He presented these conclusions in June at the inaugural William & Mary China Convening conference: Separating Fact from Fiction: China’s Growing Global Influence and its Implications, hosted by the Global Research Institute. Odhiambo is also preparing to submit a related paper for publication by the end of the year.

“I envision myself playing a critical role in trying to better understand health patterns and prepare solutions that are going to improve health outcomes, especially to the vulnerable populations in Africa,” he said. “My training here is one way to help me advance work that ultimately will help a sick child, or will help a sick mother somewhere in rural Africa.”

While Odhiambo has brought his experience from Africa to William & Mary students, Anna Glass ’24 had her first opportunity to travel outside the United States as part of her research collaboration with a postdoctoral fellow.

Last summer, Glass spent two months in Uganda as a GRI summer fellow studying how access to smartphones affects women’s livelihoods. She worked with Tanu Kumar, a postdoctoral fellow in digital technology and development at GRI and a faculty affiliate in W&M’s Department of Government — along with Philip Roessler, the Margaret Hamilton Associate Professor of Government and co-director of the Digital Inclusion and Governance Lab, and program manager Laura Schwartz.

Anna Glass wears a backpack
Anna Glass ’24 spent two months in Uganda as a GRI summer fellow in 2022. (Courtesy photo)

In partnership with three other organizations, they distributed phones to women who are part of a network of village savings and loan associations and they will follow up within the next year to find out what the impact has been. Their partners include KEIPhone, a woman-owned tech company; Opportunity Bank and Innovations for Poverty Action.

Glass said she found the experience rewarding and eye-opening.

“Being on the ground and working with people from Uganda provided a wonderful baseline to understand how we could approach this research project with sensitivity,” she said. “I had a much better sense of the social and cultural context behind our research.”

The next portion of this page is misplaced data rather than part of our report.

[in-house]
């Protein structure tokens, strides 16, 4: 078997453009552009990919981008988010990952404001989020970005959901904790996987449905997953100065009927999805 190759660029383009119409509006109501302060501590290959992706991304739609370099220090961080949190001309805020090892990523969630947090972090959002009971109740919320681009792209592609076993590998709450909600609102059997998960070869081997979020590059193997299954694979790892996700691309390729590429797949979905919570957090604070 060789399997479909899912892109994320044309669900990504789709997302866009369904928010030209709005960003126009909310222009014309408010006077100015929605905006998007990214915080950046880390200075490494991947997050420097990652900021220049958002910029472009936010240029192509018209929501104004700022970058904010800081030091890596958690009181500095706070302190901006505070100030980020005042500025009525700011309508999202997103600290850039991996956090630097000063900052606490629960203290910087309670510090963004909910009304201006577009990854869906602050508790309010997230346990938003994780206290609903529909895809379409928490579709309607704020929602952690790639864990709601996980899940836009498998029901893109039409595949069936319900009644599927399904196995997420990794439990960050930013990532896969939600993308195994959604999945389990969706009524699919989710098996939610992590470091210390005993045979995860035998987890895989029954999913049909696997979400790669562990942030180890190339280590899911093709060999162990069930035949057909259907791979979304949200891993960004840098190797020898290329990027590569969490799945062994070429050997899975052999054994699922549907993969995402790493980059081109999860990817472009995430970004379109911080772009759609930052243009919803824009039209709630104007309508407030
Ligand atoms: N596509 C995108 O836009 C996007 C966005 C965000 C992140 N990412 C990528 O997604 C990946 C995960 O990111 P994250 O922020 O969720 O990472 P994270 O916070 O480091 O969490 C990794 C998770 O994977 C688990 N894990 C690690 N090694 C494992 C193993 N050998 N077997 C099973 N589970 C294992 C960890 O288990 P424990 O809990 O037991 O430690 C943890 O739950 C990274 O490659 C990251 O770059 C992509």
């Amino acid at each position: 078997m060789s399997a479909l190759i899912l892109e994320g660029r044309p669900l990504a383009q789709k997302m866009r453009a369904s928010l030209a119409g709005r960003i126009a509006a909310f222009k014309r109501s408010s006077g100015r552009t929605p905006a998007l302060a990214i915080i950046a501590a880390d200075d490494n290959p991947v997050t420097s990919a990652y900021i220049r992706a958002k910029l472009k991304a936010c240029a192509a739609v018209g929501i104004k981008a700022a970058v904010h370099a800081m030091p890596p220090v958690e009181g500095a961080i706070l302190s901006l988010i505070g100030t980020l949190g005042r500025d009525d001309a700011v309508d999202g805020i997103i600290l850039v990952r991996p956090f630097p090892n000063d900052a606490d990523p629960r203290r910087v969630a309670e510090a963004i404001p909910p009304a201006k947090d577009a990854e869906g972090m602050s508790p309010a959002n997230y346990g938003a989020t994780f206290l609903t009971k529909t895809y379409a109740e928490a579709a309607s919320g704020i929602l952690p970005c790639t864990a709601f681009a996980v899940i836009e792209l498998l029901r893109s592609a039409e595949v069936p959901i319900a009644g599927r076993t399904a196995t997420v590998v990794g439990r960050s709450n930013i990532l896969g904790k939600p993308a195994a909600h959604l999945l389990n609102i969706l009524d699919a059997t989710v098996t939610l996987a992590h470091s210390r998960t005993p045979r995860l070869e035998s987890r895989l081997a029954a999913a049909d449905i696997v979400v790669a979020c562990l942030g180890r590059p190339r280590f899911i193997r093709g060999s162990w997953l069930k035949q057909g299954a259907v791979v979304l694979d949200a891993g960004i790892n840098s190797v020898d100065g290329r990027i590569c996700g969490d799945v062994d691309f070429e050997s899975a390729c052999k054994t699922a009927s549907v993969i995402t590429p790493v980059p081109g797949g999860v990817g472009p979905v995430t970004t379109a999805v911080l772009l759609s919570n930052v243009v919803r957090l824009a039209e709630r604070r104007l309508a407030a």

Glass first worked with Kumar in the fall of 2020 on a project through GRI’s Global Cities and Digital Democracies Initiative to assess how municipal government officials in Mumbai, India, responded to complaints related to the water supply.

She said Kumar helped her to learn coding, run a machine-learning model and categorize data, leading Glass to pursue a major in both government and data science. In addition, Kumar provided advice and letters of recommendation that helped Glass obtain a summer internship and continuing consultant work with the Global Environment and Technology Foundation, a nonprofit with a mission to accelerate sustainable development.

“Even without a class structure behind it, her mentorship was really valuable,” Glass said. “I already had a subject area interest in government. And then my work with Dr. Kumar helped encourage my interest in data science and showed me some of the incredible research initiatives that involve both fields. She gave me the tools to follow the career path that I want.”

The new fellowship established by McInerney joins four others created through two separate grants: one from the Carnegie Corporation of New York and another from the Charles Koch Foundation in partnership with former W&M Board of Visitors member Paul C. Jost ’76, J.D. ’88 and Laura Holmes Jost, longtime benefactors of the university.

The Carnegie Corporation’s support will ensure the continuation of GRI’s Post-Doctoral Fellowship for Academic Diversity, launched as a pilot program in 2020, which brought Odhiambo and Kumar to William & Mary.

The postdoctoral fellows funded through the partnership between the Charles Koch Foundation and the Josts will help William & Mary to diversify and expand research and teaching in the areas of international security and U.S. foreign policy.

“I think William & Mary is a fantastic school, one of the best in the country and the world,” McInerney said. “GRI and the Reves Center are enormously important to position William & Mary toward its vision of being a much more global institution, and these postdoctoral fellows are going to have a significant impact.”